decoy

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de·coy • n. / ˈdēˌkoi/ 1. a bird or mammal, or an imitation of one, used by hunters to attract other birds or mammals. ∎  a person or thing used to lure an animal or person into a trap. ∎  a fake or nonworking article, esp. a weapon, used to mislead or misdirect. 2. a pond into which wild ducks may be enticed for capture. • v. / diˈkoi/ [tr.] lure or entice (a person or animal) away from an intended course, typically into a trap. ORIGIN: mid 16th cent. (earlier as coy): from Dutch de kooi ‘the decoy,’ from Middle Dutch de kouw ‘the cage,’ from Latin cavea ‘cage.’ Sense 2 is from the practice of using tamed ducks to lead wild ones along channels into captivity.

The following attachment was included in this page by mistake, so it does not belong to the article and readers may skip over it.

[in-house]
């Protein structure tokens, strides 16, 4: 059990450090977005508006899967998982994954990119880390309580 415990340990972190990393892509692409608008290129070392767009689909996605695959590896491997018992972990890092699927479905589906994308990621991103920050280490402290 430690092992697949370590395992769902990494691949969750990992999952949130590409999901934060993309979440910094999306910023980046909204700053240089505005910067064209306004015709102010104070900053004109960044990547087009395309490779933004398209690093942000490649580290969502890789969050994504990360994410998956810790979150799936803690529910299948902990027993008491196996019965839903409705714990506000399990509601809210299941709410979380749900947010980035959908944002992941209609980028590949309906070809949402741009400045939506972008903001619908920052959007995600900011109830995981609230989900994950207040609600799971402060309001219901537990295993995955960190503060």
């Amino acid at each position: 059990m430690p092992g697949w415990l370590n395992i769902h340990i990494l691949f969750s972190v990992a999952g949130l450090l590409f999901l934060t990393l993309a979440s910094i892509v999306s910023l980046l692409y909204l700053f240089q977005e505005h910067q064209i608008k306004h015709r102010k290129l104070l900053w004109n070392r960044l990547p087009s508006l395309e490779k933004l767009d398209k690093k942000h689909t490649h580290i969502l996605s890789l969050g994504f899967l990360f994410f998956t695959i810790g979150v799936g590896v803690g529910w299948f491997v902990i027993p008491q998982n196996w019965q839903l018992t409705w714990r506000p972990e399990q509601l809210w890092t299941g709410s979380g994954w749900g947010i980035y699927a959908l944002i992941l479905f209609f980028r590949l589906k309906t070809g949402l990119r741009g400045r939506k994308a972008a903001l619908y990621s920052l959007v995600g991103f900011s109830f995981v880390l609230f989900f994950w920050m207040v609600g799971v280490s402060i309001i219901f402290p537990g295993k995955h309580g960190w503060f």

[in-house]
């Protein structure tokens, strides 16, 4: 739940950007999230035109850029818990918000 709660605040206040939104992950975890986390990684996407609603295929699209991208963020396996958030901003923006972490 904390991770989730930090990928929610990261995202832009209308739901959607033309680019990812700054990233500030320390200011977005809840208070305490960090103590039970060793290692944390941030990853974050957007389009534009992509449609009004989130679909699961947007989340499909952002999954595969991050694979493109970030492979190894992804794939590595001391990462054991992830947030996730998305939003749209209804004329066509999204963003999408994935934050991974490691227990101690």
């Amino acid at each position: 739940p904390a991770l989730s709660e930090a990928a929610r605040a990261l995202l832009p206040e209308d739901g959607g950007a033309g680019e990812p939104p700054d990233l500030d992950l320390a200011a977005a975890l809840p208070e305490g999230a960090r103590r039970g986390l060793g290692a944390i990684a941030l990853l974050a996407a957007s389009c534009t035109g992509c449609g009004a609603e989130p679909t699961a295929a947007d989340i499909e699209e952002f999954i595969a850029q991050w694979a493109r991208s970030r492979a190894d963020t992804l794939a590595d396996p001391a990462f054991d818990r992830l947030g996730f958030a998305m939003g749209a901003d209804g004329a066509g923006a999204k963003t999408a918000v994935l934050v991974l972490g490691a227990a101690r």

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decoy pool with netted approaches for the capture of wildfowl. XVII. Evidence for the corr. vb. is earlier in Sc. (XVI) and in the gen. sense ‘entice, allure’; but the sb. was no doubt prior, and perh. — Du. de kooi ‘the decoy’, with assim. to †decoy gambling card-game (XVI), of unkn. orig. Du. kooi, †koye is a parallel development to MDu. kouwe, MLG. kaue — L. cavea CAGE.

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decoy •decoy • didicoi • Khoikhoi